Growing up, I went through a phase of bitter cynicism, when I completely stopped visiting temples for the reasons I have listed at the outset. When I did, I picked and chose the ones I would go to, and these were often the smaller shrines and not the big ones which had turned commercial even back then. I liked the ones where I felt a sense of calm and peace – a part of the larger scheme of things and so felt grounded. I didn’t feel the urge to probe the reasons for this feeling. It included churches too, that is, when it was empty and quiet with just a few faithful ones communing with their Maker.
Why, I feel this sense of peace while sitting by the banks of Ganga. I like the times when the pilgrims are few – in the heat of the afternoon, when I have her all to myself as I like being alone with the Divine Presence. Nature at her pristine best offers peace and serenity no doubt, but somehow, I need a spiritual connection to find the solace I do. For instance, I loved the Thames, but couldn’t connect to it the way I do to Ganga or Godavari or any other river in our country, which we revere.
There are those who might argue that one need not seek God in temples, and that if He is omnipresent, we should be able to find Him everywhere, but it can’t be denied that places of worship have an invisible but palpable positive force, something I myself had refused to acknowledge for the most part of my adult life.
Consider the distinct shape and structure of these, be they of any religious faith – a Buddhist pagoda, a Hindu temple, a church, a mosque. Have you noticed the tapered structure at the top? This no doubt has something to do with the preservative powers of the pyramidal shape and the fields of energy it generates. If the ancient Egyptians used it to preserve their mummies, would it be any wonder that it can generate a positive energy in a place of worship where the hope and faith of the masses work?
It is interesting to note what Architect Norman L. Koonce says about sacred architecture: the goal of sacred architecture is to make “transparent the boundary between matter and mind, flesh and the spirit.”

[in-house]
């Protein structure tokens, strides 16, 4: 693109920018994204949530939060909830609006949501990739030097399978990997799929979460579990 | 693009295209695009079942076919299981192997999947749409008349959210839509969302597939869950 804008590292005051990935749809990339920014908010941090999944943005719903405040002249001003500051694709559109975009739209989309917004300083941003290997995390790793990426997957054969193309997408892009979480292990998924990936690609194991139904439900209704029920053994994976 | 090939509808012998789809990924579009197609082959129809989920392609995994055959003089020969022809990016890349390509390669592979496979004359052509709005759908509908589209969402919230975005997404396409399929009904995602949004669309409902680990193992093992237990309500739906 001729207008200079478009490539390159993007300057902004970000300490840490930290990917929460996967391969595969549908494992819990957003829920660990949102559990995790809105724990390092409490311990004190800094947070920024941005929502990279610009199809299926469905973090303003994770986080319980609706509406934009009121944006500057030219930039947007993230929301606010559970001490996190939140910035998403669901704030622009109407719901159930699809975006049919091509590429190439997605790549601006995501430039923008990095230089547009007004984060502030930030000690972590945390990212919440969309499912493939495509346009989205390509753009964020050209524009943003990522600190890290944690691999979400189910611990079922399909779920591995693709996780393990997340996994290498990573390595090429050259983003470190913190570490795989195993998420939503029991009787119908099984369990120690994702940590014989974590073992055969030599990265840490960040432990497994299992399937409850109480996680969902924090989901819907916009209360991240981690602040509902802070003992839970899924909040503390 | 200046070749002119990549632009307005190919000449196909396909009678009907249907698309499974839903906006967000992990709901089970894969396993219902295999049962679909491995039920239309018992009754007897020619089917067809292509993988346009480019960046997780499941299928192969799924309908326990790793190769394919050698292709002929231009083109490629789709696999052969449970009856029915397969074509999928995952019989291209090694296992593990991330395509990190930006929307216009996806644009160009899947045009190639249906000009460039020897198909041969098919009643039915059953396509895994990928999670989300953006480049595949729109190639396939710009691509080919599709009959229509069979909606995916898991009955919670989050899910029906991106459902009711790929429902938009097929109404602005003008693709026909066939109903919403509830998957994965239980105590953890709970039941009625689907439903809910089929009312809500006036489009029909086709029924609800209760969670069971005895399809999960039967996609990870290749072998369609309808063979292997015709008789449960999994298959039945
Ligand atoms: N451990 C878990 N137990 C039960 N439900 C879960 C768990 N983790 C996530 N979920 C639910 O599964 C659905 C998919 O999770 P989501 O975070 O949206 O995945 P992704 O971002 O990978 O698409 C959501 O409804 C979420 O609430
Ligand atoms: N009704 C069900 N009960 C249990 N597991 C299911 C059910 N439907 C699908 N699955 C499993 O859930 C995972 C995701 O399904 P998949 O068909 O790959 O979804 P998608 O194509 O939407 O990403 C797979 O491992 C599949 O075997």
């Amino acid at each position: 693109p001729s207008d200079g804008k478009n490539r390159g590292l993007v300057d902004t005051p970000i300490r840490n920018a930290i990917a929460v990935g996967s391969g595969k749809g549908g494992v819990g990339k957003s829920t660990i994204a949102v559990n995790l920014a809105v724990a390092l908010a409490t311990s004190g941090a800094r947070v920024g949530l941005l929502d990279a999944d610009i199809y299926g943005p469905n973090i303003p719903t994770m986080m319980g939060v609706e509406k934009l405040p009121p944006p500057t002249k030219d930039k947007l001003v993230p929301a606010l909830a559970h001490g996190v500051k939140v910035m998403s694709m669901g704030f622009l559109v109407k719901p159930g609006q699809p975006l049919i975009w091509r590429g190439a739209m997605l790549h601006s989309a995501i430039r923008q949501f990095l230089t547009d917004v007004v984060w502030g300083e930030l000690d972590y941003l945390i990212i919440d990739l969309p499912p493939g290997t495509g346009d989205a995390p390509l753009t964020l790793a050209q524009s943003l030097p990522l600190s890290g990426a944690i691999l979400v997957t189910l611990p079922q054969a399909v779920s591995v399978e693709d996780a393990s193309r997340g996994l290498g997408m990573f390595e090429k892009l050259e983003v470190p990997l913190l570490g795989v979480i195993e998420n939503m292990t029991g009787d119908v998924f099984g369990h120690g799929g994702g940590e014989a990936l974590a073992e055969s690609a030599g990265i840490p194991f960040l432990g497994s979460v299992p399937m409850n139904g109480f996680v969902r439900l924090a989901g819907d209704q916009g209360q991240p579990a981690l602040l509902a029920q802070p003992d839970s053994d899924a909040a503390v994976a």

Little wonder then that in the ongoing tussle between science and faith, the former has time and again had to accept defeat in the face of inexplicable and incontrovertible evidence. I have heard it said that the prayers get multiplied manifold if offered in a temple. Ample evidences of the miraculous power of prayers and faith – inexplicable medical recoveries and other such events have been chronicled over the years. And once I experienced this power, I have become a convert too.
Mass congregations of the faithful, as the Maha Kumbh, exude this energy, which has been explained beautifully here by my friend Srini. Likewise, I am sure that if someone were to measure the positive energy coursing through the dargah at Mecca during prayer times every day — when so many millions are sending their faith in that direction — it would come as a revelation.
And so, I rush to the temple every morning with the same eagerness of a child running to the playground or the enthusiasm of a new convert. I feel strangely listless when I am unable to go on some days. I am not sure I would have felt the same way had it not been so close to my house or if it had been a famous and/or commercialised one. But as of now, I have found my daily fix, which provides me with the strength to get through another day…
Lotus Temple: spirittourism.com